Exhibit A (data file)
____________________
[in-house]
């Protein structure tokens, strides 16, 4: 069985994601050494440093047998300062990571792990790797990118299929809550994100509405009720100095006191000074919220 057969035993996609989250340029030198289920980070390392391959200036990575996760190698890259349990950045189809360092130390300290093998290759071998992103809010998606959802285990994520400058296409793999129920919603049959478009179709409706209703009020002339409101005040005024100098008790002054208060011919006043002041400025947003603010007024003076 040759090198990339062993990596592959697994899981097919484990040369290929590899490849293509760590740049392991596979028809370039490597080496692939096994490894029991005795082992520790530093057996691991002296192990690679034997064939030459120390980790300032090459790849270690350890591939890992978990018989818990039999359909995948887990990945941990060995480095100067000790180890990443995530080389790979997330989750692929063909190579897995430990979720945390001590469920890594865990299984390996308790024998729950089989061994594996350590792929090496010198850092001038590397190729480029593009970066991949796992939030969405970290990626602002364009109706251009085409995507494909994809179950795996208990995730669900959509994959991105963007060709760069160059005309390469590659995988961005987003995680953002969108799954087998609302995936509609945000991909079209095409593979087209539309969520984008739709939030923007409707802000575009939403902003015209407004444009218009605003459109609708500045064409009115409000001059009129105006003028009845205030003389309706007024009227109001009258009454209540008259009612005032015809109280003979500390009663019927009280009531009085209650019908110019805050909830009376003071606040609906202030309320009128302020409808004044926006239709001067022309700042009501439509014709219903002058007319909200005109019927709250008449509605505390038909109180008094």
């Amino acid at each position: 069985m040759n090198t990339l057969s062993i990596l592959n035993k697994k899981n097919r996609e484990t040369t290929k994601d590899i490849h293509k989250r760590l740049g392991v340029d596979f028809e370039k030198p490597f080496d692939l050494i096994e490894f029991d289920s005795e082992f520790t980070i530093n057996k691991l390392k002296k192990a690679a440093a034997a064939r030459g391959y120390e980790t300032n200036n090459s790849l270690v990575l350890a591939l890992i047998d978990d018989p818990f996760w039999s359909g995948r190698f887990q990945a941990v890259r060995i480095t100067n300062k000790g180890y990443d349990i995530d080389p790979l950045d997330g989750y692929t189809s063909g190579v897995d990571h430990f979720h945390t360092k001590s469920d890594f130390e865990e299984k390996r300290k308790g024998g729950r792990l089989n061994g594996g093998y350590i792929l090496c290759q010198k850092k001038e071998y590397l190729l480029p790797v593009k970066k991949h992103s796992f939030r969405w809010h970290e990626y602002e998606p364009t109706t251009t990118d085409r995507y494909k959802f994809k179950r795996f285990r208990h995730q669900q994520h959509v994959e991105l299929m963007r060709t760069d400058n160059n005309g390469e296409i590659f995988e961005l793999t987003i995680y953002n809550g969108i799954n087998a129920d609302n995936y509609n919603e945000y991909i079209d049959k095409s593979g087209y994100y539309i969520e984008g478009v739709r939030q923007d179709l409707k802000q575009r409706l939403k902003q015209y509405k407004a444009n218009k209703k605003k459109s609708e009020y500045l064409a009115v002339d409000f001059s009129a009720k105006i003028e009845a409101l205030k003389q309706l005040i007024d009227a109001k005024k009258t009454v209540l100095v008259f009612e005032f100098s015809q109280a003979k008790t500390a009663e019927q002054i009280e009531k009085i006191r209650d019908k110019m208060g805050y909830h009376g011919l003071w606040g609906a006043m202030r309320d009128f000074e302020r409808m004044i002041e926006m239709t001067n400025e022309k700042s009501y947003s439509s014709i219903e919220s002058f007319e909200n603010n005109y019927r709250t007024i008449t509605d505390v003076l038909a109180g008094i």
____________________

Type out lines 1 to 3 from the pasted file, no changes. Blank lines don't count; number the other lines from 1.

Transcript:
[in-house]
């Protein structure tokens, strides 16, 4: 069985994601050494440093047998300062990571792990790797990118299929809550994100509405009720100095006191000074919220 057969035993996609989250340029030198289920980070390392391959200036990575996760190698890259349990950045189809360092130390300290093998290759071998992103809010998606959802285990994520400058296409793999129920919603049959478009179709409706209703009020002339409101005040005024100098008790002054208060011919006043002041400025947003603010007024003076 040759090198990339062993990596592959697994899981097919484990040369290929590899490849293509760590740049392991596979028809370039490597080496692939096994490894029991005795082992520790530093057996691991002296192990690679034997064939030459120390980790300032090459790849270690350890591939890992978990018989818990039999359909995948887990990945941990060995480095100067000790180890990443995530080389790979997330989750692929063909190579897995430990979720945390001590469920890594865990299984390996308790024998729950089989061994594996350590792929090496010198850092001038590397190729480029593009970066991949796992939030969405970290990626602002364009109706251009085409995507494909994809179950795996208990995730669900959509994959991105963007060709760069160059005309390469590659995988961005987003995680953002969108799954087998609302995936509609945000991909079209095409593979087209539309969520984008739709939030923007409707802000575009939403902003015209407004444009218009605003459109609708500045064409009115409000001059009129105006003028009845205030003389309706007024009227109001009258009454209540008259009612005032015809109280003979500390009663019927009280009531009085209650019908110019805050909830009376003071606040609906202030309320009128302020409808004044926006239709001067022309700042009501439509014709219903002058007319909200005109019927709250008449509605505390038909109180008094």
């Amino acid at each position: 069985m040759n090198t990339l057969s062993i990596l592959n035993k697994k899981n097919r996609e484990t040369t290929k994601d590899i490849h293509k989250r760590l740049g392991v340029d596979f028809e370039k030198p490597f080496d692939l050494i096994e490894f029991d289920s005795e082992f520790t980070i530093n057996k691991l390392k002296k192990a690679a440093a034997a064939r030459g391959y120390e980790t300032n200036n090459s790849l270690v990575l350890a591939l890992i047998d978990d018989p818990f996760w039999s359909g995948r190698f887990q990945a941990v890259r060995i480095t100067n300062k000790g180890y990443d349990i995530d080389p790979l950045d997330g989750y692929t189809s063909g190579v897995d990571h430990f979720h945390t360092k001590s469920d890594f130390e865990e299984k390996r300290k308790g024998g729950r792990l089989n061994g594996g093998y350590i792929l090496c290759q010198k850092k001038e071998y590397l190729l480029p790797v593009k970066k991949h992103s796992f939030r969405w809010h970290e990626y602002e998606p364009t109706t251009t990118d085409r995507y494909k959802f994809k179950r795996f285990r208990h995730q669900q994520h959509v994959e991105l299929m963007r060709t760069d400058n160059n005309g390469e296409i590659f995988e961005l793999t987003i995680y953002n809550g969108i799954n087998a129920d609302n995936y509609n919603e945000y991909i079209d049959k095409s593979g087209y994100y539309i969520e984008g478009v739709r939030q923007d179709l409707k802000q575009r409706l939403k902003q015209y509405k407004a444009n218009k209703k605003k459109s609708e009020y500045l064409a009115v002339d409000f001059s009129a009720k105006i003028e009845a409101l205030k003389q309706l005040i007024d009227a109001k005024k009258t009454v209540l100095v008259f009612e005032f100098s015809q109280a003979k008790t500390a009663e019927q002054i009280e009531k009085i006191r209650d019908k110019m208060g805050y909830h009376g011919l003071w606040g609906a006043m202030r309320d009128f000074e302020r409808m004044i002041e926006m239709t001067n400025e022309k700042s009501y947003s439509s014709i219903e919220s002058f007319e909200n603010n005109y019927r709250t007024i008449t509605d505390v003076l038909a109180g008094i």